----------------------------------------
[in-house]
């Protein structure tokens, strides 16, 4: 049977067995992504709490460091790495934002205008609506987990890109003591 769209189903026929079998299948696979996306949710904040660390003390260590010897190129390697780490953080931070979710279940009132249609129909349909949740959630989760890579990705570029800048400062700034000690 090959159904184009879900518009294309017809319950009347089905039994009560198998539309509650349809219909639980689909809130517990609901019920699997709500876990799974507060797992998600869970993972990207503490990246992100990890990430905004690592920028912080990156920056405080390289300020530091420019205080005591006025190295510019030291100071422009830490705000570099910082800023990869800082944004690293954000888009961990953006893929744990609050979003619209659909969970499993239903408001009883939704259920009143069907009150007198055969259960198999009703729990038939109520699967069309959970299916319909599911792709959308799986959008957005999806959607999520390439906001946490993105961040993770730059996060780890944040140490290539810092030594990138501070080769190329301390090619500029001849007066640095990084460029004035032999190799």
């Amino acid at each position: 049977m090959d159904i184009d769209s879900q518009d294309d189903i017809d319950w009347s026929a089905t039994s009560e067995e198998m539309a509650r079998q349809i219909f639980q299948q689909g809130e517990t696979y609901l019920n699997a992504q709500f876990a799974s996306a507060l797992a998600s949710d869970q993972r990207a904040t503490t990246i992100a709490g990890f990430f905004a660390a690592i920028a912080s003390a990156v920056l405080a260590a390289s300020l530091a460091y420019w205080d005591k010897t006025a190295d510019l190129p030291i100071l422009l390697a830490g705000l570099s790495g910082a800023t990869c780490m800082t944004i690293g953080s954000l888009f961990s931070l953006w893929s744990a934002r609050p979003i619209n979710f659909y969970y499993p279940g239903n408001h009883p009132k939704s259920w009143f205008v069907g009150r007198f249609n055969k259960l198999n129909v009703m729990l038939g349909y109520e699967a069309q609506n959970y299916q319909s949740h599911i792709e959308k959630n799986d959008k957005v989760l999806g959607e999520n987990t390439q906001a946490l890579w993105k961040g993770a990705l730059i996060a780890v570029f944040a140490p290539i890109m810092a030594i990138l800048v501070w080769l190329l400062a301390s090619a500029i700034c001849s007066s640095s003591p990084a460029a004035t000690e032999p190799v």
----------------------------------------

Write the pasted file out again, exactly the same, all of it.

[in-house]
């Protein structure tokens, strides 16, 4: 049977067995992504709490460091790495934002205008609506987990890109003591 769209189903026929079998299948696979996306949710904040660390003390260590010897190129390697780490953080931070979710279940009132249609129909349909949740959630989760890579990705570029800048400062700034000690 090959159904184009879900518009294309017809319950009347089905039994009560198998539309509650349809219909639980689909809130517990609901019920699997709500876990799974507060797992998600869970993972990207503490990246992100990890990430905004690592920028912080990156920056405080390289300020530091420019205080005591006025190295510019030291100071422009830490705000570099910082800023990869800082944004690293954000888009961990953006893929744990609050979003619209659909969970499993239903408001009883939704259920009143069907009150007198055969259960198999009703729990038939109520699967069309959970299916319909599911792709959308799986959008957005999806959607999520390439906001946490993105961040993770730059996060780890944040140490290539810092030594990138501070080769190329301390090619500029001849007066640095990084460029004035032999190799």
């Amino acid at each position: 049977m090959d159904i184009d769209s879900q518009d294309d189903i017809d319950w009347s026929a089905t039994s009560e067995e198998m539309a509650r079998q349809i219909f639980q299948q689909g809130e517990t696979y609901l019920n699997a992504q709500f876990a799974s996306a507060l797992a998600s949710d869970q993972r990207a904040t503490t990246i992100a709490g990890f990430f905004a660390a690592i920028a912080s003390a990156v920056l405080a260590a390289s300020l530091a460091y420019w205080d005591k010897t006025a190295d510019l190129p030291i100071l422009l390697a830490g705000l570099s790495g910082a800023t990869c780490m800082t944004i690293g953080s954000l888009f961990s931070l953006w893929s744990a934002r609050p979003i619209n979710f659909y969970y499993p279940g239903n408001h009883p009132k939704s259920w009143f205008v069907g009150r007198f249609n055969k259960l198999n129909v009703m729990l038939g349909y109520e699967a069309q609506n959970y299916q319909s949740h599911i792709e959308k959630n799986d959008k957005v989760l999806g959607e999520n987990t390439q906001a946490l890579w993105k961040g993770a990705l730059i996060a780890v570029f944040a140490p290539i890109m810092a030594i990138l800048v501070w080769l190329l400062a301390s090619a500029i700034c001849s007066s640095s003591p990084a460029a004035t000690e032999p190799v």